Executive Order 13496, requires federal contractors to post a notice regarding employee rights under the National Labor Relations Act, among other things. The Department of Labor (DOL) recently issued final regulations (pdf) implementing the Executive Order.

Who is covered by the posting requirement?
Prime contracts under $100,000 and subcontracts under $10,000 are not covered by the notice requirements. In addition, government contracts resulting from solicitations issued before June 21, 2010 are exempt. However, it is possible that an exempt contract may nevertheless contain a provision requiring the posting – so careful review of all recent and future federal contracts and subcontracts for this requirement is advisable.

What is the posting requirement?
Covered contractors are required to post a notice "of such size and in such form, and containing such content as the Secretary of Labor shall prescribe…" In other words, contractors don’t have the discretion to alter the form of the DOL poster. The DOL poster is currently in two forms:  a one-page 11"x17" version or a two-page 11"x8.5" format.

When does the Executive Order take Effect?
Covered contractors are required to comply by June 21, 2010.

Where must the notice be posted?
The DOL regulations issued state that the notice must be posted:

  • "In conspicuous places in and in and about the contractor’s…offices so that the notice is prominent and readily seen by employees…[including, but not limited to]…areas in which the contractor posts notices to employees about the employees’ terms and conditions of employment";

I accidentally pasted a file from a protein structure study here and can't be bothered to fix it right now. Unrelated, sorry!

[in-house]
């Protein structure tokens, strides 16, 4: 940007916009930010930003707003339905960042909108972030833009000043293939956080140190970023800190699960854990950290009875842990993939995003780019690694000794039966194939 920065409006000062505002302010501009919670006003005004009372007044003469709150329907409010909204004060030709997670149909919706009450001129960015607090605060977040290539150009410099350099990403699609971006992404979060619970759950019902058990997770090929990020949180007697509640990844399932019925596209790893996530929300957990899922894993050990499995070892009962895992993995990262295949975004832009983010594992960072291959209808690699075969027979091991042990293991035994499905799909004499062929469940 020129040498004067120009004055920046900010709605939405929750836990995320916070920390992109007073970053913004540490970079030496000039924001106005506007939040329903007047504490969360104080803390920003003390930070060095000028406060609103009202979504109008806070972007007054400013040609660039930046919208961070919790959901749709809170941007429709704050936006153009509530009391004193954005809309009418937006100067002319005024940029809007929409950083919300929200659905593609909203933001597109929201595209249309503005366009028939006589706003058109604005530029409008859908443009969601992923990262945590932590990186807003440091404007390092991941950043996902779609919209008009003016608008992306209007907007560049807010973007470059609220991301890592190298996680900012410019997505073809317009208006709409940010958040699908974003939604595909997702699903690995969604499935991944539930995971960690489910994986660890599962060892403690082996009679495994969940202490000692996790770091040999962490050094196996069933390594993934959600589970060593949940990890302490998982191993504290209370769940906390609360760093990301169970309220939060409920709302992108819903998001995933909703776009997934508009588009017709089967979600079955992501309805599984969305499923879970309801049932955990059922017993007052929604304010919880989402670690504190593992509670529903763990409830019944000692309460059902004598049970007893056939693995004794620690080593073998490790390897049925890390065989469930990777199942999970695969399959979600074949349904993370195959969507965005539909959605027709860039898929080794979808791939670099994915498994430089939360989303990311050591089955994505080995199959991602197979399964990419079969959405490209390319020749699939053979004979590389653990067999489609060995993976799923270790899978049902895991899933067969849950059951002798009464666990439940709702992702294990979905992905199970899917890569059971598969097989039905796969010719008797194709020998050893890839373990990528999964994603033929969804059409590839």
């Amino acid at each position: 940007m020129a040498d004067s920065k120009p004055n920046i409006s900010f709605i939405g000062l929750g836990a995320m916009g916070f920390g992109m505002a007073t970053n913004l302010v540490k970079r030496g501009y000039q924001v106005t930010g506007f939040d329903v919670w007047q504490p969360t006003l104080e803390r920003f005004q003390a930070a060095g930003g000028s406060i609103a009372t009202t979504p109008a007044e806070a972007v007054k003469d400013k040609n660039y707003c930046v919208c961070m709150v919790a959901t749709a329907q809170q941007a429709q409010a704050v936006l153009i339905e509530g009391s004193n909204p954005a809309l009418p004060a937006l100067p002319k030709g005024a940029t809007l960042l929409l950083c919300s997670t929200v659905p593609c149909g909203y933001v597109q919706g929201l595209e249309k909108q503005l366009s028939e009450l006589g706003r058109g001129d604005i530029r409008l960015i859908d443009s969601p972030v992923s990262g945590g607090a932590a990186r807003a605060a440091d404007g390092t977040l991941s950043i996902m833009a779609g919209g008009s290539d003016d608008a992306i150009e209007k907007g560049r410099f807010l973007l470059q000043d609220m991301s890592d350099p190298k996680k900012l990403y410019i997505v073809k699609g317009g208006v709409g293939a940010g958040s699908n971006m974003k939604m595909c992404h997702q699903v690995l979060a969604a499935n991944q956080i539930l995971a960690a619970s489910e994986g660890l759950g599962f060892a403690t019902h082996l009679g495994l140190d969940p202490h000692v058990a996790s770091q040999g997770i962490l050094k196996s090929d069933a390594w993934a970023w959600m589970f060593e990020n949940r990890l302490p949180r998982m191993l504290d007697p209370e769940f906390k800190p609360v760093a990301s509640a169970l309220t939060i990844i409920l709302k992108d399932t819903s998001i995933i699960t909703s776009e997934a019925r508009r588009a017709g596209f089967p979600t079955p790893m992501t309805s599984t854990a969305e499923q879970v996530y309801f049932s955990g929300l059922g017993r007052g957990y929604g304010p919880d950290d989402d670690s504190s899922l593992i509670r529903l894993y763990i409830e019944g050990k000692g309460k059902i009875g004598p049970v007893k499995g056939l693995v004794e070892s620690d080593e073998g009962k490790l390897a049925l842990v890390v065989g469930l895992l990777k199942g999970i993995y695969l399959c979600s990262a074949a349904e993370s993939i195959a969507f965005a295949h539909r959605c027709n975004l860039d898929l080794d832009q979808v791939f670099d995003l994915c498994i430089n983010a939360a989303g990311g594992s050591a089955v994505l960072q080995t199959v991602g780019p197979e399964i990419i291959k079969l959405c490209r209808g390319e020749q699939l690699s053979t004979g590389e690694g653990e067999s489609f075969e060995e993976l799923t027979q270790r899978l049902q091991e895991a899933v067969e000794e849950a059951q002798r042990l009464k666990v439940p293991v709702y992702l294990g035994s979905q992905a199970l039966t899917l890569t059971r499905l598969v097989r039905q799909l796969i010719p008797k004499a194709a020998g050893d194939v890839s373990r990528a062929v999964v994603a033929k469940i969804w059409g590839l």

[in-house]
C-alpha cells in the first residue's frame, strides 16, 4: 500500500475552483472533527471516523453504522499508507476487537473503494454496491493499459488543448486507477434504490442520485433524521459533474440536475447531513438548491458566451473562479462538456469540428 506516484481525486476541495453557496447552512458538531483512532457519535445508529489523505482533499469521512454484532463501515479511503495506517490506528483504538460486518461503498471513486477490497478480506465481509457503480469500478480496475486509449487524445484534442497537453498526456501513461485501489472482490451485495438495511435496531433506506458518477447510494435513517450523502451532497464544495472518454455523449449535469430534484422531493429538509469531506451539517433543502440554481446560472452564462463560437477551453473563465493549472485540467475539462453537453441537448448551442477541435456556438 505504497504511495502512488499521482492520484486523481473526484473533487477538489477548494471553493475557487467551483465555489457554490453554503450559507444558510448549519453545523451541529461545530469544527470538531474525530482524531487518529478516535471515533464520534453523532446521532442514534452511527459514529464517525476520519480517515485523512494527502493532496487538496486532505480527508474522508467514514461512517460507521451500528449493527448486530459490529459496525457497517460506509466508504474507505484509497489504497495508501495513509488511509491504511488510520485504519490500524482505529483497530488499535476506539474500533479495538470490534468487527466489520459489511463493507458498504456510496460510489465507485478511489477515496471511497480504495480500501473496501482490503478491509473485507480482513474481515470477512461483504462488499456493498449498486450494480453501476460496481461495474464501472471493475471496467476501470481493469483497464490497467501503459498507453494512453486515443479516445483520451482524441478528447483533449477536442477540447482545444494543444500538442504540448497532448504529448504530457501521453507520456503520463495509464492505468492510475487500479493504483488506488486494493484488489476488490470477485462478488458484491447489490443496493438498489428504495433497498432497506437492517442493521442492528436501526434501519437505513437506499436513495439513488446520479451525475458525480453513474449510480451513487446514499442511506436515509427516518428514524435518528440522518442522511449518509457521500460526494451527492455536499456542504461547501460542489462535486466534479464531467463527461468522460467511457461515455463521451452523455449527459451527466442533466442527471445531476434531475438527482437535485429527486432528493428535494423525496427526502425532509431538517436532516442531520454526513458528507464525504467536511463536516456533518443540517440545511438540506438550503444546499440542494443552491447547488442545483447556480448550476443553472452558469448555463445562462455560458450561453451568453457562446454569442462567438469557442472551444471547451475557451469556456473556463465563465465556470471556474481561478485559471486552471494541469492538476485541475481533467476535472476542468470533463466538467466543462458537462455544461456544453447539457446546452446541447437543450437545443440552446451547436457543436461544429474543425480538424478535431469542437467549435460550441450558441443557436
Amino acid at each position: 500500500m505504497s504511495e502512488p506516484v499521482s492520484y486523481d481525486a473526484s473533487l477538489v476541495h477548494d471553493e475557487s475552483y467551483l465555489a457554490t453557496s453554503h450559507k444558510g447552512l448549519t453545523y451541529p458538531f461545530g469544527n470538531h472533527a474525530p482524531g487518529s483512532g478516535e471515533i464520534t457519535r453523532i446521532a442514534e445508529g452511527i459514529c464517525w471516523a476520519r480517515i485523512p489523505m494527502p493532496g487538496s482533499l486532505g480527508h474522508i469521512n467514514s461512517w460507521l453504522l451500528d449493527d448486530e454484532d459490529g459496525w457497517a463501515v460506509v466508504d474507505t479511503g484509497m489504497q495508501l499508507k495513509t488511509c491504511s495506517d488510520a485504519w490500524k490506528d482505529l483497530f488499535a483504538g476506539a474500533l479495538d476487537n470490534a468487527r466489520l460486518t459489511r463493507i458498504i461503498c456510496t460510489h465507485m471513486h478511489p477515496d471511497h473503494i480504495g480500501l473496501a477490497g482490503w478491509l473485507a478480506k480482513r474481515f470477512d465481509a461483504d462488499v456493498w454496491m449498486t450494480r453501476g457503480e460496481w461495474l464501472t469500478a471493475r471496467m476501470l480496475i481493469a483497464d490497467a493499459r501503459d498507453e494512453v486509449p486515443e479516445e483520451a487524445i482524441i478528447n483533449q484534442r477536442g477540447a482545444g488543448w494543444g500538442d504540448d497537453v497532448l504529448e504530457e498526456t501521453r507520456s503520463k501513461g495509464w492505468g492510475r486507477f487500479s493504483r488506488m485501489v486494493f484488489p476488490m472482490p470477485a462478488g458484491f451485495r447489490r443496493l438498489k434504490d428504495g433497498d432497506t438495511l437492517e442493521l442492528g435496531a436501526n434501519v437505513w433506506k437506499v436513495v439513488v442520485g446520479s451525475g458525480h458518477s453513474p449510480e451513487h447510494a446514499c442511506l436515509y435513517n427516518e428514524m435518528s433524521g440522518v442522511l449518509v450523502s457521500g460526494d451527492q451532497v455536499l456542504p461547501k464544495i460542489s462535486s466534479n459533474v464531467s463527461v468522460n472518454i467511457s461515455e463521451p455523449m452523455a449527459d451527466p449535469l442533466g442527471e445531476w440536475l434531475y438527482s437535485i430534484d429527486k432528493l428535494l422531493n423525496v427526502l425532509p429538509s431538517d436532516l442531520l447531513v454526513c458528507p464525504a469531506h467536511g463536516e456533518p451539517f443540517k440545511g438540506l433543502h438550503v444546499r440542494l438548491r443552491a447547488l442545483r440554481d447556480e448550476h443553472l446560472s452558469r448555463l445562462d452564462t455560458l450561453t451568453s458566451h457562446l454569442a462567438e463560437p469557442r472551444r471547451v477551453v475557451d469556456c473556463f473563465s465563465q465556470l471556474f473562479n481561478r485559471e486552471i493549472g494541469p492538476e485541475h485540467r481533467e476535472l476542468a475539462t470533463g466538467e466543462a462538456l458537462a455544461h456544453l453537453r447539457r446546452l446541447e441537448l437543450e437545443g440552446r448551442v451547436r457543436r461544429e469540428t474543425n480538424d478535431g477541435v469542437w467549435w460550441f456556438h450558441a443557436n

• "Where employees covered by the National Labor Relations Act engage in activities relating to the performance of the [federal] contract" (i.e. work that fulfills a contractual obligation or facilitates performance of the contract or jobs for which the cost or a portion of the cost is allowable as a cost of the contract);
  • A contractor that "customarily posts notices to employees electronically must also post the required notice electronically."

Compliance may require posting in multiple locations (at a minimum, with other postings and where employees performing contract work perform their jobs), electronically and in other languages if a "significant portion" of the contractor’s workforce is not proficient in English.

What happens to contractors that fail to comply?
The Office of Federal Contract Compliance Programs (OFCCP) will enforce the Executive Order, and may conduct "evaluations" to determine whether a contractor is in compliance. In addition, employees and individuals may file complaints with the OFCCP or the Office of Labor-Management Standards. If a contractor is found to be in violation, the OFCCP will first seek voluntary compliance. If a contractor still fails to comply, then further action will be taken, including the issuing of a cease and desist order and other "appropriate remedies," which may include penalties and sanctions, including the suspension, cancellation or termination of the contract and even disbarment.

Federal contractors, subcontractors and potential contractors should carefully review Executive Order 13496 and ensure compliance with all of its provisions.